This same thought pattern can come over into your studies. The use of keywords in studying will bring to remembrance certain words and concepts and place these keywords high in your memory bank. That’s where you want them to be if you want to achieve good marks. Being aware of keywords while studying is very important to getting good grades.
While you are in lecture or reading your text, underline or highlight keywords and key phrases (main topics and ideas). Some high achievers even like to use different coloured pencils or highlighters – one colour for main words or ideas and a second or third colour for definitions, minor keywords and etc. If you do this, then when you are studying, or reviewing your text and notes, these keywords will leap out at you – they will rate high in the ‘search engines’ of your brain and be found in the “forefront of your brain”. They will be prominent in your mind.
This is also another good place to use the visual aid method. For example, you might be learning about whales & dolphins in your Biology class. Rather than just underlining or writing down keywords, draw a diagram in much the same way you would do a brainstorming diagram.
When it comes time to do the test, you will be able to visualize your answer by pulling out from the recesses of your mind the whale/dolphin diagram.
Start applying this keyword study method and see your memory and your grades improve.
English is considered to be the richest in vocabulary. It has more vocabulary words than there are in any other of the approximate 2700 world languages. Do you know how many words are listed in the Oxford English Dictionary?
Tip # 7 Acronyms
If I say “Aunt Attila never eats any sour apples”, what does that mean? Well it might not mean anything to anyone else, but it could mean something to you if you have to remember the names of the continents. The above quoted sentence is called an acronymic sentence and these kinds of sentences are often used to remember important facts or items. An acronym is a word each letter in the word stands for the first letter of another word. In an acronymic sentence, each word starts with the first letter of another word. So to carry the above example further; Aunt stands for Africa, Attila stands for Australia, Never stands for North America, Eats stands for Europe, Any stands for Asia, Sour stands for South America and finally, Apples stands for Antarctica. By making a sentence that you can associate with your list of continents, you will be able to remember these 7 names when it comes time for the exam. Each word in the sentences gives you a clue as to what letter one of the continent names start with. This method also helps you remember how many of something there is. Seven words mean seven continents.
Of course you are not limited to the above example of an acronymic sentence. Not only do they help you remember important lists of things, but acronymic sentences are especially useful if you need to remember items or facts in a specific order. For example try writing an acronymic sentence for the days of the week, starting with Sunday. You must keep the days in order. Try it and see what you come up with.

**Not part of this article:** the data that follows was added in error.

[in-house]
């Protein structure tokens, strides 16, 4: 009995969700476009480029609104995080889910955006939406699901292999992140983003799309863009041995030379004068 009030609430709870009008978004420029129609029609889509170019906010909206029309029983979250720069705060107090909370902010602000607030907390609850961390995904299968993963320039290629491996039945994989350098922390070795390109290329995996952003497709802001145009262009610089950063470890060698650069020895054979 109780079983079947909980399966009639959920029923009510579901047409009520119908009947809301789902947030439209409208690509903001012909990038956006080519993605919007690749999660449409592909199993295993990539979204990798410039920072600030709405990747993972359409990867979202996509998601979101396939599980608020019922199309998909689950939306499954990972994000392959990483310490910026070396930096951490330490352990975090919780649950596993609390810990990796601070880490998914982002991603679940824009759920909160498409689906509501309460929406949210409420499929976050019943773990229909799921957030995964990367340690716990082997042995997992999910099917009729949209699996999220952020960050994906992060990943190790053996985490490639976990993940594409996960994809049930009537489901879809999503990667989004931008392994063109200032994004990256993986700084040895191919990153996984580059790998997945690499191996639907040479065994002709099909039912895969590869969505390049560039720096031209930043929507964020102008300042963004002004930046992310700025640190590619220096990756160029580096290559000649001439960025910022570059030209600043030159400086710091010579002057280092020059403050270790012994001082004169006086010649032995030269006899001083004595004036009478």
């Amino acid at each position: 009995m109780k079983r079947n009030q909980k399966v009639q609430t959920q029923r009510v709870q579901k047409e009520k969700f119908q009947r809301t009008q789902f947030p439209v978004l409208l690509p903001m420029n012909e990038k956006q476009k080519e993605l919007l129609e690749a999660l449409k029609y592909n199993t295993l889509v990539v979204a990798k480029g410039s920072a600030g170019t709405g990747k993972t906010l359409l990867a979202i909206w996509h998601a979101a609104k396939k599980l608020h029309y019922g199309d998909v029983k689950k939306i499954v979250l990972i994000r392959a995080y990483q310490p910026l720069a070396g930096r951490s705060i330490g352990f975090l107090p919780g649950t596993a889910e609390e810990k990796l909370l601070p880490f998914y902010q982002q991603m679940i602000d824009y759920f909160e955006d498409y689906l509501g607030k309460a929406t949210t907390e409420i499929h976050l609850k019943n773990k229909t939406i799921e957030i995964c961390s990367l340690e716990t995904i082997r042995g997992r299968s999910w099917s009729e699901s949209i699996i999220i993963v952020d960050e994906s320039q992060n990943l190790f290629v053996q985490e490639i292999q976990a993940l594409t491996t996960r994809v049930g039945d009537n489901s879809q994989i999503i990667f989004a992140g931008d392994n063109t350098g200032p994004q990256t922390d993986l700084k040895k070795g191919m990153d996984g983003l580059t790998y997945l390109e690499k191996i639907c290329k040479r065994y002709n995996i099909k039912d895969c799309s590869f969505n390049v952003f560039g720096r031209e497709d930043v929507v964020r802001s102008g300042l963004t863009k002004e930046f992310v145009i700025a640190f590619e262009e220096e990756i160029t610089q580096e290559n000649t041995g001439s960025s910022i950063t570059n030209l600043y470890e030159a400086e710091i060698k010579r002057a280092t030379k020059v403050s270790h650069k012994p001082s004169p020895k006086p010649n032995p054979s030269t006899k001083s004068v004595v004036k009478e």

You can also try your creativity by using only a one-word acronym, but this is a little more difficult. I tried the one word variety for the different parts of the ear and the best I could come up with is “cheap as…” which stands for the pinna, ear drum, anvil, hammer, stirrup, auditory nerve and cochlea. You can make one word acronyms, but you might spend too much time on “one-worders” and defeat the whole idea behind effective study habits.
Some of the most common grammar errors I come across involve the word “the”. When marking or editing English papers written by those whose vernacular is either Urdu or Punjabi, the word “the” is either overused or underused.
Not all languages make use of articles as much as they are used in English. If you are conversing is a language that does not use articles, and then you write in English where articles are frequently used, it can cause grammar errors.
A few common rules should help you produce a paper where the word ‘the’ is used correctly.
- When you know (are clear about) which thing or person we mean. The thing is specified.
- I would like a piece of cake. = I would like a piece of cake but it doesn’t matter which one.
- I would like the piece of cake on the table. = I want that particular piece of cake.
- With people or things when there is only one: the moon, the sun, etc.
- With superlatives: John is the tallest in the class.
- With musical instruments: He plays the guitar.
- Before the name of a particular river, ocean, hotel, ship, newspaper, etc: the Amazon River, the Artic Ocean
- Before some countries: the Philippines, the UK
Do not use the:
- Before the names of most countries: Pakistan
- Before the names of lakes, islands and capes: on Lake Victoria, beside Cape Horn
- But we put the when we put island first: the island of Penang
- With play + games: He plays tennis.
- With meals: He is eating breakfast, dinner, supper, lunch.
- With general ideas: I like music.
- With languages and school subjects: She studies English. My brother is studying physics.
To learn more about the use of articles and other grammar and effective writing points contact Busisense English for available courses and workshops. Good grammar is a necessary component to a well written article or paper.